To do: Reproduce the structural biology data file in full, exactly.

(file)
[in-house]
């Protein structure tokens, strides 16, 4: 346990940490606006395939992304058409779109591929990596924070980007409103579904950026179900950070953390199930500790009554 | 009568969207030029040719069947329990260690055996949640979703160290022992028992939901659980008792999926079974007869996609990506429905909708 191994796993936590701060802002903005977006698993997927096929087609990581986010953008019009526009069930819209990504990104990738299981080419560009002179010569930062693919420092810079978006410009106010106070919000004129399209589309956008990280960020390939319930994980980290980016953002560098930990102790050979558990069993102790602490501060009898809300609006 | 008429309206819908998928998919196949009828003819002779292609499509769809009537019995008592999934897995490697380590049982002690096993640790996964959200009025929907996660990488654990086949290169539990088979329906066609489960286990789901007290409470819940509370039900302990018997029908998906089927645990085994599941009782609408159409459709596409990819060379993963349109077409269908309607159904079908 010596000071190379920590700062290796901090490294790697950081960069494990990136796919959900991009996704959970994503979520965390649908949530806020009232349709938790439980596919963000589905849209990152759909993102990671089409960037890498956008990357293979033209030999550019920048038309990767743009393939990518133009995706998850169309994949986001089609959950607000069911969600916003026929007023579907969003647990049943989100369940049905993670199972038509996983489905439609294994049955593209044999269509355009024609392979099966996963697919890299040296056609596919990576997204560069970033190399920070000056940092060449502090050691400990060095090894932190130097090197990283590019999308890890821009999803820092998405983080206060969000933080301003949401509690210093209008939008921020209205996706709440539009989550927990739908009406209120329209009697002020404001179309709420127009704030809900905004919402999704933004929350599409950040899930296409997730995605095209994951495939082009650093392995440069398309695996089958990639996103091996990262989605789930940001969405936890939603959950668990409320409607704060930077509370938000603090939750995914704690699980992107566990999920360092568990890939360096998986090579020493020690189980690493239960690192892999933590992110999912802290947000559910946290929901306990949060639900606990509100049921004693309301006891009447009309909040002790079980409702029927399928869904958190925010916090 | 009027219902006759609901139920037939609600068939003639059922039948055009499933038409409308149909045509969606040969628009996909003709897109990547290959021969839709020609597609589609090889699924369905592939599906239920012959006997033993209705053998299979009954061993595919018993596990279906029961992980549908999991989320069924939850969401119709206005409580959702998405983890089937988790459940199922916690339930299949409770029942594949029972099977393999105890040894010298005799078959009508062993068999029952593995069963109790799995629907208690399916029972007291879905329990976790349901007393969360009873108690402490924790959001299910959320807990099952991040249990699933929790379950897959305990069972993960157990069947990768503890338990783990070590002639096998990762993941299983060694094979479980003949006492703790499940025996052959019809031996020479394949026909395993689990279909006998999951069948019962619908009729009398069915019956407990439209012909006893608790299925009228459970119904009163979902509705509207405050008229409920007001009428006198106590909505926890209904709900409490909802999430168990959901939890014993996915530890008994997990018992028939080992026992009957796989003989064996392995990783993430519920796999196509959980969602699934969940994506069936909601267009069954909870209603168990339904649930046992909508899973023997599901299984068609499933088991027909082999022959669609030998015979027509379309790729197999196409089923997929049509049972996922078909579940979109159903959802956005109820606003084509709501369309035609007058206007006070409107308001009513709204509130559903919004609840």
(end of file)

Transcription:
[in-house]
């Protein structure tokens, strides 16, 4: 346990940490606006395939992304058409779109591929990596924070980007409103579904950026179900950070953390199930500790009554 | 009568969207030029040719069947329990260690055996949640979703160290022992028992939901659980008792999926079974007869996609990506429905909708 191994796993936590701060802002903005977006698993997927096929087609990581986010953008019009526009069930819209990504990104990738299981080419560009002179010569930062693919420092810079978006410009106010106070919000004129399209589309956008990280960020390939319930994980980290980016953002560098930990102790050979558990069993102790602490501060009898809300609006 | 008429309206819908998928998919196949009828003819002779292609499509769809009537019995008592999934897995490697380590049982002690096993640790996964959200009025929907996660990488654990086949290169539990088979329906066609489960286990789901007290409470819940509370039900302990018997029908998906089927645990085994599941009782609408159409459709596409990819060379993963349109077409269908309607159904079908 010596000071190379920590700062290796901090490294790697950081960069494990990136796919959900991009996704959970994503979520965390649908949530806020009232349709938790439980596919963000589905849209990152759909993102990671089409960037890498956008990357293979033209030999550019920048038309990767743009393939990518133009995706998850169309994949986001089609959950607000069911969600916003026929007023579907969003647990049943989100369940049905993670199972038509996983489905439609294994049955593209044999269509355009024609392979099966996963697919890299040296056609596919990576997204560069970033190399920070000056940092060449502090050691400990060095090894932190130097090197990283590019999308890890821009999803820092998405983080206060969000933080301003949401509690210093209008939008921020209205996706709440539009989550927990739908009406209120329209009697002020404001179309709420127009704030809900905004919402999704933004929350599409950040899930296409997730995605095209994951495939082009650093392995440069398309695996089958990639996103091996990262989605789930940001969405936890939603959950668990409320409607704060930077509370938000603090939750995914704690699980992107566990999920360092568990890939360096998986090579020493020690189980690493239960690192892999933590992110999912802290947000559910946290929901306990949060639900606990509100049921004693309301006891009447009309909040002790079980409702029927399928869904958190925010916090 | 009027219902006759609901139920037939609600068939003639059922039948055009499933038409409308149909045509969606040969628009996909003709897109990547290959021969839709020609597609589609090889699924369905592939599906239920012959006997033993209705053998299979009954061993595919018993596990279906029961992980549908999991989320069924939850969401119709206005409580959702998405983890089937988790459940199922916690339930299949409770029942594949029972099977393999105890040894010298005799078959009508062993068999029952593995069963109790799995629907208690399916029972007291879905329990976790349901007393969360009873108690402490924790959001299910959320807990099952991040249990699933929790379950897959305990069972993960157990069947990768503890338990783990070590002639096998990762993941299983060694094979479980003949006492703790499940025996052959019809031996020479394949026909395993689990279909006998999951069948019962619908009729009398069915019956407990439209012909006893608790299925009228459970119904009163979902509705509207405050008229409920007001009428006198106590909505926890209904709900409490909802999430168990959901939890014993996915530890008994997990018992028939080992026992009957796989003989064996392995990783993430519920796999196509959980969602699934969940994506069936909601267009069954909870209603168990339904649930046992909508899973023997599901299984068609499933088991027909082999022959669609030998015979027509379309790729197999196409089923997929049509049972996922078909579940979109159903959802956005109820606003084509709501369309035609007058206007006070409107308001009513709204509130559903919004609840």